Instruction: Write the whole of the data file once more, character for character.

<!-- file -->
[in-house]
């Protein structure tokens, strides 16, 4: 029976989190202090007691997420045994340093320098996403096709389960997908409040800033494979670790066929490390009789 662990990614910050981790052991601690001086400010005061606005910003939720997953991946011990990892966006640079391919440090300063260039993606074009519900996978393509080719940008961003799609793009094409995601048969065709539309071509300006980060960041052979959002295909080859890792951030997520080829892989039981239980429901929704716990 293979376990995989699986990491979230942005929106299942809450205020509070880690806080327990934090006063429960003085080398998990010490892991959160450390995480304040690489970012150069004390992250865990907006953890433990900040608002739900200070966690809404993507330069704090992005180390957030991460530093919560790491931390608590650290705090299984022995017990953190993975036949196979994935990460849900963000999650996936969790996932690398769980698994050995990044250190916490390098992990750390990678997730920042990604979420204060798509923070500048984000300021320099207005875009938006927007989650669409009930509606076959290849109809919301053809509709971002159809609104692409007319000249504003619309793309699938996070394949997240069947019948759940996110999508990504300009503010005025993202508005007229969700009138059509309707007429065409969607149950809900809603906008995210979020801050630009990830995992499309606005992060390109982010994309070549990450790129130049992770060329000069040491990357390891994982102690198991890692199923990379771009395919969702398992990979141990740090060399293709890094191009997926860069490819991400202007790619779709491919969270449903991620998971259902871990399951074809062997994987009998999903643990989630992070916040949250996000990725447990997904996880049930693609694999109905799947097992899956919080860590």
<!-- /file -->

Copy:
[in-house]
């Protein structure tokens, strides 16, 4: 029976989190202090007691997420045994340093320098996403096709389960997908409040800033494979670790066929490390009789 662990990614910050981790052991601690001086400010005061606005910003939720997953991946011990990892966006640079391919440090300063260039993606074009519900996978393509080719940008961003799609793009094409995601048969065709539309071509300006980060960041052979959002295909080859890792951030997520080829892989039981239980429901929704716990 293979376990995989699986990491979230942005929106299942809450205020509070880690806080327990934090006063429960003085080398998990010490892991959160450390995480304040690489970012150069004390992250865990907006953890433990900040608002739900200070966690809404993507330069704090992005180390957030991460530093919560790491931390608590650290705090299984022995017990953190993975036949196979994935990460849900963000999650996936969790996932690398769980698994050995990044250190916490390098992990750390990678997730920042990604979420204060798509923070500048984000300021320099207005875009938006927007989650669409009930509606076959290849109809919301053809509709971002159809609104692409007319000249504003619309793309699938996070394949997240069947019948759940996110999508990504300009503010005025993202508005007229969700009138059509309707007429065409969607149950809900809603906008995210979020801050630009990830995992499309606005992060390109982010994309070549990450790129130049992770060329000069040491990357390891994982102690198991890692199923990379771009395919969702398992990979141990740090060399293709890094191009997926860069490819991400202007790619779709491919969270449903991620998971259902871990399951074809062997994987009998999903643990989630992070916040949250996000990725447990997904996880049930693609694999109905799947097992899956919080860590």